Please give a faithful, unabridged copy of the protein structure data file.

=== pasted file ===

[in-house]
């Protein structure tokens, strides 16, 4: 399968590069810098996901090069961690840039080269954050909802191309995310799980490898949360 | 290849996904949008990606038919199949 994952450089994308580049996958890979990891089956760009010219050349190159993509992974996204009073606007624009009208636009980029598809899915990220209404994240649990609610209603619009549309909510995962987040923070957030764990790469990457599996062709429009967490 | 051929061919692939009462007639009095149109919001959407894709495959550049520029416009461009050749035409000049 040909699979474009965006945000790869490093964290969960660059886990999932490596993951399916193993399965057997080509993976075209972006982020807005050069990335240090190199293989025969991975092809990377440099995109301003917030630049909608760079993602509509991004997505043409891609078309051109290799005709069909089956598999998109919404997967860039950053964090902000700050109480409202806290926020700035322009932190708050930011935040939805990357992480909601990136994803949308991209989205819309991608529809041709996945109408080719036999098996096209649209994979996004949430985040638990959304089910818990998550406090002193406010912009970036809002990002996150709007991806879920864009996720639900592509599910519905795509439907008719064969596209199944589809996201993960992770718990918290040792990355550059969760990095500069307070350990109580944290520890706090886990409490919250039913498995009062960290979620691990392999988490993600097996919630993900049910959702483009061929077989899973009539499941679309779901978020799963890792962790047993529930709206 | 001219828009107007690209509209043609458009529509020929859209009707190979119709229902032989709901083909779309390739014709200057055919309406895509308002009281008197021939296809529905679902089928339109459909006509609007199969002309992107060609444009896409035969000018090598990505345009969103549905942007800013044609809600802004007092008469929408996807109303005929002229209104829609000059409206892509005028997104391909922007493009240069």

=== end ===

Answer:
[in-house]
């Protein structure tokens, strides 16, 4: 399968590069810098996901090069961690840039080269954050909802191309995310799980490898949360 | 290849996904949008990606038919199949 994952450089994308580049996958890979990891089956760009010219050349190159993509992974996204009073606007624009009208636009980029598809899915990220209404994240649990609610209603619009549309909510995962987040923070957030764990790469990457599996062709429009967490 | 051929061919692939009462007639009095149109919001959407894709495959550049520029416009461009050749035409000049 040909699979474009965006945000790869490093964290969960660059886990999932490596993951399916193993399965057997080509993976075209972006982020807005050069990335240090190199293989025969991975092809990377440099995109301003917030630049909608760079993602509509991004997505043409891609078309051109290799005709069909089956598999998109919404997967860039950053964090902000700050109480409202806290926020700035322009932190708050930011935040939805990357992480909601990136994803949308991209989205819309991608529809041709996945109408080719036999098996096209649209994979996004949430985040638990959304089910818990998550406090002193406010912009970036809002990002996150709007991806879920864009996720639900592509599910519905795509439907008719064969596209199944589809996201993960992770718990918290040792990355550059969760990095500069307070350990109580944290520890706090886990409490919250039913498995009062960290979620691990392999988490993600097996919630993900049910959702483009061929077989899973009539499941679309779901978020799963890792962790047993529930709206 | 001219828009107007690209509209043609458009529509020929859209009707190979119709229902032989709901083909779309390739014709200057055919309406895509308002009281008197021939296809529905679902089928339109459909006509609007199969002309992107060609444009896409035969000018090598990505345009969103549905942007800013044609809600802004007092008469929408996807109303005929002229209104829609000059409206892509005028997104391909922007493009240069």